Friday, May 26, 2017
Yang Shuping is a Chinese student who graduated from the University of Maryland and gave a commencement address on May 21, 2017. Numerous Chinese students have given such speeches lately, but only hers generates much attention. The core issue is that she hailed American air is “sweet”, compared to the polluted air in China, and also the US is freer. This attracts a lot of criticisms and attacks, as well as a lot of defense.
What to make of her speech, and more importantly, the reactions?
Yang Shuping, in fact, could make her main points, objectively. Few people could say the air pollution in China isn't worse than the US, and certainly freedom of expression in general, etc. Thus she is certainly not wrong factually on those fronts. That much is the argument of her defenders, and even her critics acknowledge it. So why the fuss?
First an interesting detail. She used her own experience of wearing a mask to counter bad air in China, a personal story and tiny sample size. It was soon pointed out she came from Kunming, a city far from the worst air in China. It is nonetheless debatable that Kunming is still worse than most American cities. And she had a sinus in China which disappears in America. Now, a lot of people have sinus in one place but not in another, and sinus is a common health problem with known and unknown causes. I also have sinus in China that mostly goes away in the US, and I was from a place with likely no worse air than Kunming, and I left in early 1990s, at a time when air was supposedly better than now. This suggests that many factors besides air dictate whether one has sinus or not. I have further found that wearing a mask alleviates my sinus in China in the winter. The mask is not of any specialty kind, so the main mechanism is likely to maintain a warm environment for the nose and face, not to filter out bad air. This leads me to conclude that in China room temperature is usually not well controlled, too cold in the winter and too hot in the summer, causing all kinds of problems for many Chinese, whereas in the US you pretty much live in a constant, comfortable environment (houses, offices, shops, cars), which is good for your body. Why is it the case in China? Well, mostly economic reasons, and simply old ways die hard. So based on other people’s experience, Yang’s sinus and story is not convincing. It could even be due to allergy to pollens unique in China, for example, hardly a valid good US-vs-bad China example. But this point is minor.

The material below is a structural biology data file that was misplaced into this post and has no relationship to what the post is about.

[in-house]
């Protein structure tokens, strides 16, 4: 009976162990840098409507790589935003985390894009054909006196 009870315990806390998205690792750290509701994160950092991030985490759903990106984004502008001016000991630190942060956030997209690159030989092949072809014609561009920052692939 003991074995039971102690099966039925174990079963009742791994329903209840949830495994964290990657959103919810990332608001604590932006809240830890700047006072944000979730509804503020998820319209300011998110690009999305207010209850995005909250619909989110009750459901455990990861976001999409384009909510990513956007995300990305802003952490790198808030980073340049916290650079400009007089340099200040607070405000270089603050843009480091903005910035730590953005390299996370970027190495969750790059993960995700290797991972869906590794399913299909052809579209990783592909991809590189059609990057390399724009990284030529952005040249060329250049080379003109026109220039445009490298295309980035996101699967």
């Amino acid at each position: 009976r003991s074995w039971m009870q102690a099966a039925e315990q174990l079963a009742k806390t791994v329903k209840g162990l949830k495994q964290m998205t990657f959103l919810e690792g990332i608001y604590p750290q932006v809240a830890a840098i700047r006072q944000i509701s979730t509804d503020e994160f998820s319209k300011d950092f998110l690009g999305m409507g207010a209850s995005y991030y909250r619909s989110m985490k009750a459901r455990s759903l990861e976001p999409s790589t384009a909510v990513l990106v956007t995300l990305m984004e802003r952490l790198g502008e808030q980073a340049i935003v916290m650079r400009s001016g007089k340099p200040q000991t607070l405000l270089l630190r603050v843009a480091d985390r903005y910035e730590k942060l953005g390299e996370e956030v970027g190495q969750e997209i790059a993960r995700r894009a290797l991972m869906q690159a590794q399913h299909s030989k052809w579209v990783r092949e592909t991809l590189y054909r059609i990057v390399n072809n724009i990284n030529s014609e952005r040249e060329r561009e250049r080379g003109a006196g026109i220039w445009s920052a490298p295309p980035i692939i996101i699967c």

Then, the freedom of expression in general. It needs a long book and many more, but in essence, one can say whatever he wants (not exactly true), but he should also be ready to face any reactions and consequences from other people’s freedom of expression as well. In Yang Shuping’s case, a few people went overboard with personal attacks in the digital space, and some defenders also erred by casually dismissing critics’ freedom of expression. Indeed, so often her defenders are calling her critics doing "cultural revolution". This is despite the fact that the quickest and strongest criticism came from Yang's fellow Chinese students at UMD and elsewhere in the US, who are typically only in their late 10s to early 20s, whereas the "cultural revolution", as commonly known, occurred over 40-50 years ago in China, when many Yang's defenders were actually born or even active at the time. The phrase "cultural revolution" has become so politically charged among Chinese, almost like holocaust or Hitler or genocide in the West, that it is devoid of any actual meaning or value for dialogs. If one wants to see any fresh evidence of "cultural revolution", plenty can be found in any online forums about sports, fashions, cell phones, and any political issues, etc, everyday, everywhere, on the globe. Those heated arguments rival or exceed criticisms or counter-criticisms of Yang Shuping. Are those people, most having never been in or known of the Cultural Revolution, defined as a particular historic event, also doing "cultural revolution"? If so, the significance of "cultural revolution" is greatly diminished.
In reality, Yang Shuping later apologized, not for her facts, but for what she implied in her speech. Implication, THAT is the main issue.
Suppose you are an African-American, and you talk about black crimes and disparage Black Lives Matter in your commencement address, what do you expect the reactions, even if you cite all the correct statistics? Or you are from India, and you gush about fresh and sweet air in the US, even though Indian cities do have the world’s worst air pollution?
We can all objectively debate whether the US is the best in the world. Yet even if so, does it mean everybody elsewhere is a less deserving country or person? Is the glee and moral superiority, exemplified by so many, including Yang’s speech, really justified? Here lies the focus and motivation for her critics, which is conveniently ignored by her defenders.
When you are young, you tend to say, write, or do things you swear you will never, ever do it again when you look back a while later. This can take years, or just a few months later. While at a middle school I once wrote a composition assignment whose content I regretted very soon, and it didn’t even offend anyone. Experience and learning needs a lot of time in life, no one is the same from 20- to 60-years old, genius included.
In a sense, such an occasion invariably reflects just the thinking of a young person at a time of her biggest achievement thus far in life. Its significance is akin to that of a drizzle on a sunny day. The attention, no matter what she says and whether positive or negative, should have never reached this high a level. And now it will blow away in a few days.